As of September 20, 2005, known trademarks that attempted to capitalize on podcast include: Podcast Realty, GuidePod, PodGizmo, Pod-Casting, MyPod, Podvertiser, Podango, ePodcast, PodCabin, Podcaster, PodShop, PodKitchen, Podgram, GodPod and Podcast.[12] By February 2007, there had been 24 attempts to register trademarks containing the word "PODCAST" in United States, but only "PODCAST READY" from Podcast Ready, Inc. was approved.[13]

Apple trademark protections

On September 26, 2006, it was reported that Apple Computer started to crack down on businesses using the acronym "POD", in product and company names. Apple sent a cease-and-desist order that week to Podcast Ready, Inc., which markets an application known as "myPodder".[14] Lawyers for Apple contended that the term "pod" has been used by the public to refer to Apple's music player so extensively that it falls under Apple's trademark cover.[15] It was speculated that such activity was part of a bigger campaign for Apple to expand the scope of its existing iPod trademark, which included trademarking "IPODCAST", "IPOD", and "POD".[16] On November 16, 2006, Apple Trademark Department returned a letter claiming Apple does not object to third party usage of "podcast" to refer to podcasting services and that Apple does not license the term(s).[17]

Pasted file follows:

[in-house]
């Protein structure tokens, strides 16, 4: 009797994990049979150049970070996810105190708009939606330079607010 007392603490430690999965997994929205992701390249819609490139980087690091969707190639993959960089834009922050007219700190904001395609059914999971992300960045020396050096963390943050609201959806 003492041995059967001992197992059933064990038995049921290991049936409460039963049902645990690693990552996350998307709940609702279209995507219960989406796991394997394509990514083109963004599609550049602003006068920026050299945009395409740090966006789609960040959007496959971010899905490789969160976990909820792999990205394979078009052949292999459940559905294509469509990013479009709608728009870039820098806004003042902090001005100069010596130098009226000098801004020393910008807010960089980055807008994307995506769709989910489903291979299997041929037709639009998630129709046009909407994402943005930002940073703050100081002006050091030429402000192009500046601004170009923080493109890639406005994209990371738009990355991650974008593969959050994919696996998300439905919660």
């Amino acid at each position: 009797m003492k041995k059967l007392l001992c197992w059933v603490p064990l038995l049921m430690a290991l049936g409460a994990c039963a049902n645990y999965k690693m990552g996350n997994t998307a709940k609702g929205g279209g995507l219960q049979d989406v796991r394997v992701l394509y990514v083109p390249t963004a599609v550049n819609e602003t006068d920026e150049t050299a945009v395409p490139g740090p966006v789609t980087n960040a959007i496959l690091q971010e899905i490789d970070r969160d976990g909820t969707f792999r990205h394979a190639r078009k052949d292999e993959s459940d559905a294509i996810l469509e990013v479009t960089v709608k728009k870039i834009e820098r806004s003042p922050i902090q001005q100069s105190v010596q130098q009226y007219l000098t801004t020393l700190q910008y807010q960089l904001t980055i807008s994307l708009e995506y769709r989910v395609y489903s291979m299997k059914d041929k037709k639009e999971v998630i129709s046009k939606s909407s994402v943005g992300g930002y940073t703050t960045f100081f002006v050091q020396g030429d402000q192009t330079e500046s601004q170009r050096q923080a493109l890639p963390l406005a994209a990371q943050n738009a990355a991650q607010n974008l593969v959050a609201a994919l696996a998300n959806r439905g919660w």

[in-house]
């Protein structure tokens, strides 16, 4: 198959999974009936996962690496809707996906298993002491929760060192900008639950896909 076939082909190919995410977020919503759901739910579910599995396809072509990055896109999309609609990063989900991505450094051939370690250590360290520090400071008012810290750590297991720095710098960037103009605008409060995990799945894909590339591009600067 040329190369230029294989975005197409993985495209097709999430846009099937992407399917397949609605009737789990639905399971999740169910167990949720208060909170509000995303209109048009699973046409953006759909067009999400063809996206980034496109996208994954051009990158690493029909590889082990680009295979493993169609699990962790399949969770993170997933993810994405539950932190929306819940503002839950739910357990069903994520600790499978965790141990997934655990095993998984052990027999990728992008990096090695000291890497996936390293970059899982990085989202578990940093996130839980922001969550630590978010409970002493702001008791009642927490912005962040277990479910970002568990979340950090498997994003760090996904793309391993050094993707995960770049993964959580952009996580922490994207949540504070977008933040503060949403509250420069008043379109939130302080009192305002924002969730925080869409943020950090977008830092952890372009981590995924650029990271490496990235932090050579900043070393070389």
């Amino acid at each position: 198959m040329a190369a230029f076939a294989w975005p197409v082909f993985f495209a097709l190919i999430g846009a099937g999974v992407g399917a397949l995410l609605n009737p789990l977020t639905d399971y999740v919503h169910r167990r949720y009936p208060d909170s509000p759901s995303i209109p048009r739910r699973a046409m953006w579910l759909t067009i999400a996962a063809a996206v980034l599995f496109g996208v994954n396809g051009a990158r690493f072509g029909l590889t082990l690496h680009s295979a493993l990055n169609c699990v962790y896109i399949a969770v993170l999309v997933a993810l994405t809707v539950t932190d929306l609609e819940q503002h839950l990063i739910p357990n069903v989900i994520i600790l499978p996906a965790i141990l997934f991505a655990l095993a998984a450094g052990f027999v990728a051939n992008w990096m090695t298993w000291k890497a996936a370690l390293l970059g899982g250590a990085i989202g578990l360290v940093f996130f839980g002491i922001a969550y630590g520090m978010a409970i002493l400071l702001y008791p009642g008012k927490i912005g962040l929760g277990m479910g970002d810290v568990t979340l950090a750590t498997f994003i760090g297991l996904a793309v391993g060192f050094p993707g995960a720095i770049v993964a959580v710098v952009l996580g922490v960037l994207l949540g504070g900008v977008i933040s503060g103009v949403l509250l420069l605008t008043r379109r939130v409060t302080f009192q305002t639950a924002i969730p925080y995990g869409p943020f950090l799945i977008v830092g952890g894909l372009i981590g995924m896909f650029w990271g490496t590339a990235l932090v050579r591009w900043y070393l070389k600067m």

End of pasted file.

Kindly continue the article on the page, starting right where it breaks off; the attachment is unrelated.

See also


  1. ^ "Podcast Production". President and Fellows of Harvard College. Retrieved 2009-08-21. 
  2. ^ a b "Oxford University Press | Podcast". Retrieved 2010-01-15. 
  3. ^ Gil de Zúñiga, H., Veenstra, A., Vraga, E., and Shah, D. (2010) 'Digital Democracy: Reimagining Pathways to Political Participation', Journal of Information Technology & Politics, 7: 1, 36 - 51
  4. ^ Ben Hammersley: "Audible revolution", The Guardian, 12 February 2004.
  5. ^ "What is PodCasting?". 2005-06-09. Retrieved 2010-02-08. 
  6. ^ "Apple adds podcasting to iTunes". 2006-06-30. Retrieved 2010-03-05. 
  7. ^ "A Cast By Any Other Name...". 2006-09-22. Retrieved 2010-02-08. 
  8. ^ "Common Craft's video "Podcasting in Plain English"". 2008-04-21. Retrieved 2010-01-15. 
  9. ^ "Creative's definition of the term podcasting". Retrieved 2010-01-15. 
  10. ^ "Podcasting dictionary". Retrieved 2010-01-15. 
  11. ^ "Podcast trademark rejection". USPTO. 2006-01-06. Retrieved 2010-01-21. 
  12. ^ Podcast Trademark Gold {PTG} Rush
  13. ^ "List of US podcast trademarks". Retrieved 2010-01-15. 
  14. ^ "Podcast Ready Cease and Desist". Podcast Ready<!. Retrieved 2010-01-15. 
  15. ^ Shaun Nichols in California. "Apple cracks down on use of the word 'pod'". Retrieved 2010-01-15. 
  16. ^ Podcast Trademark Controversy [Updated]
  17. ^ Apple letter.

External links